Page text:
Will Spiritwork Destroy Your Life?
This is an older article I am shifting over to my blog from my website – expect several more of these as I re-order a few things. More details to follow soon.
[The following comments were originally written in response to a blog post by a person with concerns about how pursuing shamanism or spiritwork might negatively affect her life.]
A lot of the negative things written about becoming a shaman (or spiritworker, or similar vocation) are definite possibilities, recognized as such by many traditional cultures. Deadly illnesses, lives destroyed, sanity broken. But I do think that sometimes modern spiritworkers and shamans get a little too wrapped up in those aspects; they start getting proud of all the hardships they’ve endured – and while there often are true sacrifices needed for these paths, and one certainly has the right to be proud of what one has endured… well, it can get to a point of almost idealizing the tortured, shaman-sick state, rather than seeing it as an initiation into something beyond that. Of course that’s not everyone, just something I’ve seen here and there in the various communities. However, everyone seems to walk a slightly different path, and some people, for whatever reason, end up suffering a lot more than others.
Will being a spiritworker ruin your life? I think that depends on how much your life needs to be ruined. And I would say perhaps “destroyed” rather than “ruined.” For instance – leading up to my becoming a spiritworker, my long-term relationship ended, I had some major financial upsets, I started living alone for the first time in my life which was terrifying for me, and I ended up moving to another state. Lots of turmoil. But the thing is, I couldn’t have been a spiritworker with the life I had before, for a lot of reasons. They (the gods and spirits) neededto break that down, and break me down, before They could build my life up again into something that worked.
Now my external life is pretty good (love the city I live in, decent apartment, good relationship, good job) but that’s because those things all feed into my spiritwork rather than distract from it.
At the same time, I will never have certain things because of my choice to walk this path. It takes way too much energy and time to ever hold down a full time corporate job, so I will probably always be on the poor side (not that I think I have to be – no vows of poverty here, at least not yet – just that there are more important things to do with my time than make money). I will never get married, because I am bound to my gods and spirits first. I will never buy a house even if I had the money, because I am not supposed to be tied to one place. Now, not all of these issues would necessarily apply to any other spiritworker, though many times they do. We each have our own taboos, obligations, etc. But I do think that a spiritworker or shaman needs to be willing to make such sacrifices, needs to put the Work first, and everything else second. And that’s a serious commitment.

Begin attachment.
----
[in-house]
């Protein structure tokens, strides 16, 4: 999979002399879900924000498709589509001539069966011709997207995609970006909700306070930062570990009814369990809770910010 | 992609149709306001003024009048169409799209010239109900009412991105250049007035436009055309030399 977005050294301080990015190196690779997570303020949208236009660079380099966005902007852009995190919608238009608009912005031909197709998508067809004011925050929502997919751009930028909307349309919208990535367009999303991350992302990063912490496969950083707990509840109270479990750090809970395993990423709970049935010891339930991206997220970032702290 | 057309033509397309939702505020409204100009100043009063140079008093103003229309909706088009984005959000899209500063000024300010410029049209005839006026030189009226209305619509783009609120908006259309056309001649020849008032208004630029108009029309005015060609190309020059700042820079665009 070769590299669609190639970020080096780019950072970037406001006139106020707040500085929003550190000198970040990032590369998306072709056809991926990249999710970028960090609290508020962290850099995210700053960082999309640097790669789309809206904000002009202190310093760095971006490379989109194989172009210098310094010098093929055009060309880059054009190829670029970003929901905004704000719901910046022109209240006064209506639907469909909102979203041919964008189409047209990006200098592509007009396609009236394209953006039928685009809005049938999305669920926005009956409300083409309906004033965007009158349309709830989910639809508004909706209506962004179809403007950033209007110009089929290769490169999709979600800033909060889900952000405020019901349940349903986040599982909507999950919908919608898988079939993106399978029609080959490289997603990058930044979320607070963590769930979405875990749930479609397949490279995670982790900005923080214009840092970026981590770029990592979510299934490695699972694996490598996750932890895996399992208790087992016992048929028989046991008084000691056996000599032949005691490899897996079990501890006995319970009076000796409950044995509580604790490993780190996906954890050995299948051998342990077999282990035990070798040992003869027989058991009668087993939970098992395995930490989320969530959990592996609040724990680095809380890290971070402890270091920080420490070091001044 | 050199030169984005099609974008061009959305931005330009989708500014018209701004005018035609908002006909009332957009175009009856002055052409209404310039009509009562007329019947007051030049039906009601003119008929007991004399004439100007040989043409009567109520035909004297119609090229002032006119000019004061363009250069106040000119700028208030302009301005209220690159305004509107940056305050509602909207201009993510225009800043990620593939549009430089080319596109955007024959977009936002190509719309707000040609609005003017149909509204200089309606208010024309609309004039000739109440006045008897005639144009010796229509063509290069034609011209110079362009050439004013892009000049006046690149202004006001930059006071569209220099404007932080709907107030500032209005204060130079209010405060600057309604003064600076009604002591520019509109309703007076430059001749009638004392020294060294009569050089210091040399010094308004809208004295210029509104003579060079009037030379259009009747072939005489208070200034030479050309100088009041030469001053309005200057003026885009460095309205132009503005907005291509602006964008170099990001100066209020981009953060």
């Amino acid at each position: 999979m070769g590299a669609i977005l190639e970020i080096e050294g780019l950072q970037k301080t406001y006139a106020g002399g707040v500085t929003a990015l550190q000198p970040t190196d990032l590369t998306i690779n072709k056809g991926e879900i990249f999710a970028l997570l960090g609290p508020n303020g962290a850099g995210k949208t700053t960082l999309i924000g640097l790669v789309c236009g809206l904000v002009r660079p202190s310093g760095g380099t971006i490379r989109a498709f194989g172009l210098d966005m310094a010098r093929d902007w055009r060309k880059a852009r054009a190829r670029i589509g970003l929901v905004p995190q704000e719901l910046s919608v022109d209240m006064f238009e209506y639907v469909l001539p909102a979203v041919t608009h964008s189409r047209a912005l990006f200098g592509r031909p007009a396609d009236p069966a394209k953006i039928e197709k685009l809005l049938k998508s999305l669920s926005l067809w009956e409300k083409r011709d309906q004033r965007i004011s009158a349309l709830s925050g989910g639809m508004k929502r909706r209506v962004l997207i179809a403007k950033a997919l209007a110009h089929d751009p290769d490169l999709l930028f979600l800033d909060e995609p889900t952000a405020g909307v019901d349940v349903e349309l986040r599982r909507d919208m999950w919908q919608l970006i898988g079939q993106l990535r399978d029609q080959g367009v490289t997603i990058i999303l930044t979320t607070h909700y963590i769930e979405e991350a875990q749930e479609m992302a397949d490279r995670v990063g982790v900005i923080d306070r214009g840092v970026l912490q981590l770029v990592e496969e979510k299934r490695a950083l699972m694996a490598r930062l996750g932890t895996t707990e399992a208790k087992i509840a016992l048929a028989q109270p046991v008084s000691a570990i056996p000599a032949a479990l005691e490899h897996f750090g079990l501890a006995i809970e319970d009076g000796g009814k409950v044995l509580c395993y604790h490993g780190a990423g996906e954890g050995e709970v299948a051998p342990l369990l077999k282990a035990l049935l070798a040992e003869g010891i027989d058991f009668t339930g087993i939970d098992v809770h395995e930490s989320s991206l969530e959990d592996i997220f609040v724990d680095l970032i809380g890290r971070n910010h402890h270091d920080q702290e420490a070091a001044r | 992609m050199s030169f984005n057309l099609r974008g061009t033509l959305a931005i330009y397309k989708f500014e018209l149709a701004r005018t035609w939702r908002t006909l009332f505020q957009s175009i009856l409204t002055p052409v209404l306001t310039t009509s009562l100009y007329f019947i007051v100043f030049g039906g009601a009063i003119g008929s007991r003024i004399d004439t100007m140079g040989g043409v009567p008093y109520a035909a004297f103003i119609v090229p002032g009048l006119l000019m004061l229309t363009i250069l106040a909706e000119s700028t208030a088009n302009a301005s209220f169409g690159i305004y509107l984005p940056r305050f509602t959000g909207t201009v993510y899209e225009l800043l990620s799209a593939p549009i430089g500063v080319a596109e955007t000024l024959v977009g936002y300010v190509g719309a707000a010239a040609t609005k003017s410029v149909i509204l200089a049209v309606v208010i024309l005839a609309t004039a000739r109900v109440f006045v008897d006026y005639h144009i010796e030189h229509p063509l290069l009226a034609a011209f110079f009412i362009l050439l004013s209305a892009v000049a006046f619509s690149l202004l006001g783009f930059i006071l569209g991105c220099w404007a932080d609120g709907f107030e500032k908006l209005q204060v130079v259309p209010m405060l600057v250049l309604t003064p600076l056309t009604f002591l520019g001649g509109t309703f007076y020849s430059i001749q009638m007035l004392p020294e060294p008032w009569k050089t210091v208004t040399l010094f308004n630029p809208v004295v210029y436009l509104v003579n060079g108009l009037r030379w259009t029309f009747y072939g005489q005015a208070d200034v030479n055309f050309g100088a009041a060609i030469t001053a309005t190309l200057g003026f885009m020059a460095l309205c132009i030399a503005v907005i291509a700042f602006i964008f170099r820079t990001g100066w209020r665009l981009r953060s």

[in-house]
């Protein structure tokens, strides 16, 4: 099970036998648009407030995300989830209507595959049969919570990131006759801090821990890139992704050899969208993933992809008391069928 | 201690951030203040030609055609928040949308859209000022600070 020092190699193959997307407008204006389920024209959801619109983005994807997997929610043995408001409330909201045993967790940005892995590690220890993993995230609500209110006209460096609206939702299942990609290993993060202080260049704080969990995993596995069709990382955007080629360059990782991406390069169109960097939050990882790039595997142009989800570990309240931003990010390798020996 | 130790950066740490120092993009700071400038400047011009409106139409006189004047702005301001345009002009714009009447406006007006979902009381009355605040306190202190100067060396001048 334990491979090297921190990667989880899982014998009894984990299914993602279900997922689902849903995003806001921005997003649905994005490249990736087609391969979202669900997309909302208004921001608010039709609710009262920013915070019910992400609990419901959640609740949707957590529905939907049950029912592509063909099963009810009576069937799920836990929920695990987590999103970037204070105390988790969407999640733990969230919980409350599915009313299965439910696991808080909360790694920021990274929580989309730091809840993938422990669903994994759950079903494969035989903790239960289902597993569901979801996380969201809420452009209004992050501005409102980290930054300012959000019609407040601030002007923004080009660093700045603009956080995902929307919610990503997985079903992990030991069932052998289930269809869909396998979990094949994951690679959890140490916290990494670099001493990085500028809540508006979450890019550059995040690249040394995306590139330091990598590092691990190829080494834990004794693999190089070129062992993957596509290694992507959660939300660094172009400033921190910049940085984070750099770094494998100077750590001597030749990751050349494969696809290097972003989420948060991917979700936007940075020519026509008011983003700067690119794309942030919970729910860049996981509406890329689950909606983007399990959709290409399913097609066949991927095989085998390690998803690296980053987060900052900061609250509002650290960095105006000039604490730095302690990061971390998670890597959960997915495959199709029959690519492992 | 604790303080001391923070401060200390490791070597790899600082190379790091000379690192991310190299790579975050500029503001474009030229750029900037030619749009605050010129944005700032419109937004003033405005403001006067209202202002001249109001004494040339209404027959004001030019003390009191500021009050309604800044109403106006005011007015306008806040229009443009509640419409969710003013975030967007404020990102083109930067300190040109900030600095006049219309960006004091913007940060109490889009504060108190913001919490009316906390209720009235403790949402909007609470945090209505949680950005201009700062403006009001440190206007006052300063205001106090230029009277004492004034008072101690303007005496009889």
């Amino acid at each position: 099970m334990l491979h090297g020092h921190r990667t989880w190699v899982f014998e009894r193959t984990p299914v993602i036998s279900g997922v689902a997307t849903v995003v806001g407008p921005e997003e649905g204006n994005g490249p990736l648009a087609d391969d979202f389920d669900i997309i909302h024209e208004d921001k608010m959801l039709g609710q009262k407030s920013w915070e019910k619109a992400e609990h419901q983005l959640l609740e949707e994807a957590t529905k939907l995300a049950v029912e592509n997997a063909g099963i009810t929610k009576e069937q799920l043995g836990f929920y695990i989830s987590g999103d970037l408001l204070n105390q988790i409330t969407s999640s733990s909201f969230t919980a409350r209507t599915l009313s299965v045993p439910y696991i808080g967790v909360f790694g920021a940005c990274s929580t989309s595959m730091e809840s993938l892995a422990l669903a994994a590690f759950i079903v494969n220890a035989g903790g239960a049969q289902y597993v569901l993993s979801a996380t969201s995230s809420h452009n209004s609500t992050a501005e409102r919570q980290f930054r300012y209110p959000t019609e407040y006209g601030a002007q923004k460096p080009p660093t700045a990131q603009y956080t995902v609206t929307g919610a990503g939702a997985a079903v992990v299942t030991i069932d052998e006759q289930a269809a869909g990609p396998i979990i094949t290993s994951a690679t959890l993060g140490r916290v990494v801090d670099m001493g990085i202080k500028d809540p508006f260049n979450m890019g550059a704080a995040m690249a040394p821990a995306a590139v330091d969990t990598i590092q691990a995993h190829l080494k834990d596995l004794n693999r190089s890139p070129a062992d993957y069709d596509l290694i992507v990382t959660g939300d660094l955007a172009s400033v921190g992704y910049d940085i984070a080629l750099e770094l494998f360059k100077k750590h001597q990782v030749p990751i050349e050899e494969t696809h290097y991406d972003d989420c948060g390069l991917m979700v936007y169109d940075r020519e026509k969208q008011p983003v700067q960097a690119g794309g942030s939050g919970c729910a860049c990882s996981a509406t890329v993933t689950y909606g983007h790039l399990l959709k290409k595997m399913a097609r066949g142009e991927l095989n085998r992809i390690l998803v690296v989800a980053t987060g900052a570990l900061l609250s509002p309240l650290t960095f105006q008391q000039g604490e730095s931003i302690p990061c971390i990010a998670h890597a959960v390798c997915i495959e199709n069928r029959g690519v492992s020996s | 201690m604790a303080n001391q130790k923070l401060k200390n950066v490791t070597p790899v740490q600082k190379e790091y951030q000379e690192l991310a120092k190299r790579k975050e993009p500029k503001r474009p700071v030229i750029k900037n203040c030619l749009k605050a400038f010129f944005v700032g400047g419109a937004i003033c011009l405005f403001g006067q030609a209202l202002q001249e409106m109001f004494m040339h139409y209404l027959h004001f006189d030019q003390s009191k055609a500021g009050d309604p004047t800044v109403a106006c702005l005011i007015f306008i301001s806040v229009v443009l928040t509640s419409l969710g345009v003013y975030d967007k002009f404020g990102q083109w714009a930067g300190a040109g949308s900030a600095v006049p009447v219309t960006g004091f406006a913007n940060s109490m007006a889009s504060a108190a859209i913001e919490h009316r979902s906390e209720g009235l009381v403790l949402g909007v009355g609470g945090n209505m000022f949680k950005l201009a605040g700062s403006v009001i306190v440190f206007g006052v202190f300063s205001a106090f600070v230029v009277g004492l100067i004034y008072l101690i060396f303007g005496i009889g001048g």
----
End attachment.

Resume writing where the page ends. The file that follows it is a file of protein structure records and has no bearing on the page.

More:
Will the gods and spirits abuse us, and do we have to lie down and take whatever They dish out, because They are bigger than we are? I guess I’d say yes and no. Yes, They are bigger and stronger than we are – so when They really really demand something, either we do it willingly or They will force our hand (or just give up on us altogether, which might be worse). On the other hand, They usually respect someone ready to bargain respectfully. Sometimes They need to be reminded, for instance, that our human bodies are frail, and we just can’t do that 24-hour 7-day fast with no sleep (or whatever), because it will kill us, or drive us insane, and then we won’t be of any use to Them at all. So there are definitely times when refusal (or at least compromise) is necessary. However, I find it generally works best to go along with what They are requesting, because it usually benefits me as well, even if I can’t see it in the moment.
Will the gods and spirits accept that our approach to Them has changed over the centuries, and we no longer feel obligated to serve Them this way? They might understand that humans have changed our beliefs or perspective, but that doesn’t mean They accept that when someone is contacting Them, and asking for assistance. You understand that customs in a foreign country are different than your own, right? But if you go there and you need help, you would make an effort to do things by the rules of that culture, rather than your own, as a show of respect. I don’t think the gods have just stopped requiring certain behaviors and attitudes from us simply because we have changed our beliefs.